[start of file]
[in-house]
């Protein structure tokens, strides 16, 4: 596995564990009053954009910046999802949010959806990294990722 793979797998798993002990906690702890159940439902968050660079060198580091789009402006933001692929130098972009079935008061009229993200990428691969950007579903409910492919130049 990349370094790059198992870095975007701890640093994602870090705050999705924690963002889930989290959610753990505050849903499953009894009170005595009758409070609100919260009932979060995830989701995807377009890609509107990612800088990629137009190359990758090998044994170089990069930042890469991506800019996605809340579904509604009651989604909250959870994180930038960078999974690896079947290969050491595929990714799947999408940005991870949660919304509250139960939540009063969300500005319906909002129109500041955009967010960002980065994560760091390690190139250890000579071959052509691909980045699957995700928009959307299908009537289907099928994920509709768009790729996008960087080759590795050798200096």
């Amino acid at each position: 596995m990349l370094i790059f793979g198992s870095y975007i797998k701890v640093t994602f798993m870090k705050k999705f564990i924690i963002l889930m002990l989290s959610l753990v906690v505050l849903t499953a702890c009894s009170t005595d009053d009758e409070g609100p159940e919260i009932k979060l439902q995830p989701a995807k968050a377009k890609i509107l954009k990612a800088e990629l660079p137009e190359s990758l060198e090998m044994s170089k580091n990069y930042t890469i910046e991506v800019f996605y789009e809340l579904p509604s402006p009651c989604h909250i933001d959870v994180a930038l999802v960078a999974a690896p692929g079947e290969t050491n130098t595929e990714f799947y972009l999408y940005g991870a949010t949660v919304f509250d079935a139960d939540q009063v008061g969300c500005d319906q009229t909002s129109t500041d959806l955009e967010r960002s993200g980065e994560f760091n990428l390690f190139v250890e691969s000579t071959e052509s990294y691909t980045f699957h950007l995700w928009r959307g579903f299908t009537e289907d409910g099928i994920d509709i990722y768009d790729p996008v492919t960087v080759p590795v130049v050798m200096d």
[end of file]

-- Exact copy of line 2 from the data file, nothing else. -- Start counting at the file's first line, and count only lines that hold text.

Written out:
């Protein structure tokens, strides 16, 4: 596995564990009053954009910046999802949010959806990294990722 793979797998798993002990906690702890159940439902968050660079060198580091789009402006933001692929130098972009079935008061009229993200990428691969950007579903409910492919130049 990349370094790059198992870095975007701890640093994602870090705050999705924690963002889930989290959610753990505050849903499953009894009170005595009758409070609100919260009932979060995830989701995807377009890609509107990612800088990629137009190359990758090998044994170089990069930042890469991506800019996605809340579904509604009651989604909250959870994180930038960078999974690896079947290969050491595929990714799947999408940005991870949660919304509250139960939540009063969300500005319906909002129109500041955009967010960002980065994560760091390690190139250890000579071959052509691909980045699957995700928009959307299908009537289907099928994920509709768009790729996008960087080759590795050798200096």